It is a business theory that influences how oil companies distribute fuels in Australia. In cities, drivers have choices and can seek out the service station offering the cheapest petrol. In the country, the distance between service stations is qreater and what people expect from them - mechanical repairs and farm deliveries as well as fuel - is more varied.
Accordingly, the local arms of some of the world’s biqgest companies run city statiens themselves but use independent operators elsewhere. “I don’t think we have the ability to understand and build the sort of relationship with customers that is really important in rural Australia,” ‘BP Australia’s vice-president of wholesale reseller and retail, ‘Dean Salter, says.  However, ene of Salter’s independent operators, led by a predecessor in his position, is trying to prove that big orqanisations can be intimate as well as efficient.

Read Full Story.

Scorecard: Wesfarmers after Coles Acquisition

In the 1990s and early 2000s, Wesfarmers showed how a corporation could be successful with a similar strategy as GE in America: buying and selling unrelated businesses. But then private capital entered the acquisition market,  bidding up the price for Australian corporations that were up for sales. Wesfarmers found it more difficult to pursue it disciplined strategy of finding acquisitions that you be managed more effectively and unlock shareholder value. Almost two years ago Wesfarmers but the underperforming Coles supermarket chain. Plenty of commentators were worried that Wefarmers, breaking its traditions, overpaid for Coles and would never be able to improve the performance of Coles as the Perth-based conglomerate had done with earlier acquisitions such as Bunnings.

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Alcaltel & Lucent: The French American Merger does not realize the promised benefits

WHEN Alcatel, a French maker of telecoms equipment, announced its plan in 2006 to merge with Lucent, an American rival, reactions were mixed. There was general agreement that bigger was better and that the combined firm would benefit from greater geographical reach. But there was also scepticism that its French and American managers would be able to get along. With good reason, it seems: on July 29th Alcatel-Lucent announced its sixth consecutive quarterly loss and the resignations of Serge Tchuruk, its French chairman, and Patricia Russo, its American chief executive. Their firm’s troubles stem in large part from its internal clash of cultures. Read more on Economist.com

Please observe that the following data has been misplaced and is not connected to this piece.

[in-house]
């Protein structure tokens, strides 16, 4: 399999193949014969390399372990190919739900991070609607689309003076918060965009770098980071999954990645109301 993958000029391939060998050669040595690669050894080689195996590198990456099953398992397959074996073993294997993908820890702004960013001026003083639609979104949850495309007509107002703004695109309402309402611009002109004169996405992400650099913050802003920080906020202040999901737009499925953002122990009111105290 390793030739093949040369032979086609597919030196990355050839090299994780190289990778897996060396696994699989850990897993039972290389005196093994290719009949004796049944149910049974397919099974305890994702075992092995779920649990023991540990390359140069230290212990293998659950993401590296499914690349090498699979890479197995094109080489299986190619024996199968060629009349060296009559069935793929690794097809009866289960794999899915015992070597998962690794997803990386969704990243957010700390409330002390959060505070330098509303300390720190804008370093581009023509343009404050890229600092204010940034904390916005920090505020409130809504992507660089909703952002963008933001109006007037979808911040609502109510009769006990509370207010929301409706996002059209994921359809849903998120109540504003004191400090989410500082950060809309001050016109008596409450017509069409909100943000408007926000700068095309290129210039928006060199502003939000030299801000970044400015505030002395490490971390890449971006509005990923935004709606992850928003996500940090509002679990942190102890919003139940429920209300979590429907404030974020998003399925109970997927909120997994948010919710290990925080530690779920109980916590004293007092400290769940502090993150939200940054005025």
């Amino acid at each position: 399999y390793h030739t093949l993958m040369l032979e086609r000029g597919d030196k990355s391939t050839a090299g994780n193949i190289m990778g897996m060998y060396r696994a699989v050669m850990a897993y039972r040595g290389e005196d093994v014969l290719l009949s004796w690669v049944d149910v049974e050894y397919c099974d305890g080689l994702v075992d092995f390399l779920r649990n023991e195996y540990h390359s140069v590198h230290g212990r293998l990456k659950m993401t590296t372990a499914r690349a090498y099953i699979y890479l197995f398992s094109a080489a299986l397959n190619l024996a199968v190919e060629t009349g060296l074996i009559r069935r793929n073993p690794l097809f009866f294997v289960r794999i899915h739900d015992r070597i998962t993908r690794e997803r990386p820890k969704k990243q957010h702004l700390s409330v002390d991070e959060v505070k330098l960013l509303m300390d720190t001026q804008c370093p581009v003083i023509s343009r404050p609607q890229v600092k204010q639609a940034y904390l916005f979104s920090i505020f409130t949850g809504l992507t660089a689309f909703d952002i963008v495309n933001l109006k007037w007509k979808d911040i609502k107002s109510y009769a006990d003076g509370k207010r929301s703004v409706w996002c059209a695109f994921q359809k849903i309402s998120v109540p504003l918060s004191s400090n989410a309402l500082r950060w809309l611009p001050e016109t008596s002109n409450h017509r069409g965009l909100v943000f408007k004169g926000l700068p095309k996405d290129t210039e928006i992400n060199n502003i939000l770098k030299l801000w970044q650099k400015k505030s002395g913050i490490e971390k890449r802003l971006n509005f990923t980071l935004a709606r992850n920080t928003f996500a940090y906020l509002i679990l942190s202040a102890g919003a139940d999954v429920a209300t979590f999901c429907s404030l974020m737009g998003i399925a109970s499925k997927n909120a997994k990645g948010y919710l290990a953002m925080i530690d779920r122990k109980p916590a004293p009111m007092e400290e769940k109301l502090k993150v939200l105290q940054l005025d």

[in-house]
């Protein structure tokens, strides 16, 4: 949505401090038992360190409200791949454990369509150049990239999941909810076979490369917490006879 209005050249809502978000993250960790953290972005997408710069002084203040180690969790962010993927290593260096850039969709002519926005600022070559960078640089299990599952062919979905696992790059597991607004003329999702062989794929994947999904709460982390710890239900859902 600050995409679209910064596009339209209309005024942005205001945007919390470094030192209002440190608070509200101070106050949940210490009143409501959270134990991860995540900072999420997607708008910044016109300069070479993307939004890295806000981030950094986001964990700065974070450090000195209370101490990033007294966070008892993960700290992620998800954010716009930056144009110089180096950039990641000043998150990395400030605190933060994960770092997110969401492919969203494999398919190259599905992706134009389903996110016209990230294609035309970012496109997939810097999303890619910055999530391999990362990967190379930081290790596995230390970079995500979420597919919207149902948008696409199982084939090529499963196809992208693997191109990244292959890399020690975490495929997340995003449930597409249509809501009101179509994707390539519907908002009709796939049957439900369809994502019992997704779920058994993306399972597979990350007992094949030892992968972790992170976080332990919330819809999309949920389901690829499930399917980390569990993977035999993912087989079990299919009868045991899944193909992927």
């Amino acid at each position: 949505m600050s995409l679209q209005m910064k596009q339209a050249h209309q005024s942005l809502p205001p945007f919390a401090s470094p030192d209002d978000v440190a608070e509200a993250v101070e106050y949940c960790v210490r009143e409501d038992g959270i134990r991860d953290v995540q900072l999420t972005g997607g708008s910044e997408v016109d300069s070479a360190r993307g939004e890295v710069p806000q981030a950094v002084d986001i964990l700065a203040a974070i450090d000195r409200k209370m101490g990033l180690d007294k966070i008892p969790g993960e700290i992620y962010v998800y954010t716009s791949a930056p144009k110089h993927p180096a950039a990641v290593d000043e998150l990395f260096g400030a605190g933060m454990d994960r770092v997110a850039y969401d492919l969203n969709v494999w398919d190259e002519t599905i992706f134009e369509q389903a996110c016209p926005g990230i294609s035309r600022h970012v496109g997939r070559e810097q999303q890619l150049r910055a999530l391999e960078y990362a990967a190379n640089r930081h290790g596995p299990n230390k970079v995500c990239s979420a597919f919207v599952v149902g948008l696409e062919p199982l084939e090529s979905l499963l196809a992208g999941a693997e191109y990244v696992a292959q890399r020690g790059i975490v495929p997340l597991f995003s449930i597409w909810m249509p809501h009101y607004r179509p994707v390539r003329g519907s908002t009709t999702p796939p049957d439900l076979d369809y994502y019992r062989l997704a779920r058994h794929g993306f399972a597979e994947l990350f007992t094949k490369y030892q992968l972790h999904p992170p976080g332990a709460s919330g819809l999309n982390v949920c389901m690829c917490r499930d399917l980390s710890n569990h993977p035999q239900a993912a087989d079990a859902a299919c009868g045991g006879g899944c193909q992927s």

Henry Kravis On Creating Value

Henry Kravis: The thing that is really important as you think about the private equity industry is that it has changed dramatically. In the late nineties we made a lot of mistakes at KKR. I’m not saying it’s good that we made the mistakes, but we did learn from our mistakes, because we changed the way we do business. The first thing we did was to make sure we acted and thought like industrialists. The days of just financial engineering are over. You have to really operate the business. Our whole approach at KKR since 1999 is that our job begins the day we buy a company. I like to say any fool can buy a company. There’s plenty of financing around. But what do you do with a business to create value? We’ve had an in-house consulting firm since the early eighties, but today we have a very large one. These operating consultants put metrics into every business that we’re involved with, they improve productivity, they shorten the supply chain, they improve sales. We expect everyone at KKR to understand their industry from the bottom up, and talk to purchasing managers, marketing people, salespeople, customers, suppliers, and understand the metrics, understand the best practices, the economic drivers, what drives an industry.

Read Full Interview at Columbia Business School .

Myer is more valuable after becoming once again independent from Coles

In August 1985, the Myer Emporium Ltd and GJ Coles & Coy Ltd merged, becoming the largest ever Australian Corporation. The merger did not work nearly as well as anticipated, a common fate for merged companies. In 2006 Myer was sold off to private equity. Within in a year the firm was worth an additional 1 billion, illustrating powerfully that free-standing companies often create more value than when they are part of a larger corporate structure.
More details are provided in a recent articles in the Australian.

Myer’s makeover reaps $1bn

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How to get around the difficulty of estimating returns from innovation

Bombardier Recreational Products, based in Quebec, has spent C$225m ($195m) over 11 years developing the Can-Am Spyder Roadster, a three-wheeled motor vehicle. When it goes on sale later this year the $15,000 Spyder will be aimed at baby-boomers who like the idea of riding al fresco but do not feel comfortable on a two-wheeler, says Jose Boisjoli, BRP’s boss. Mr Boisjoli admits that his firm has no idea how much demand there will be for the Spyder. One way to think about how much you should spend on innovation is to ask: how much money can I lose with a failed innovation without jeopardizing the existence of the firm.

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Strategic Management 3

Topics

Corporate Strategy

Corporate Growth

Innovation

Acquisitions

Diversification

Mergers

Geographic Expansion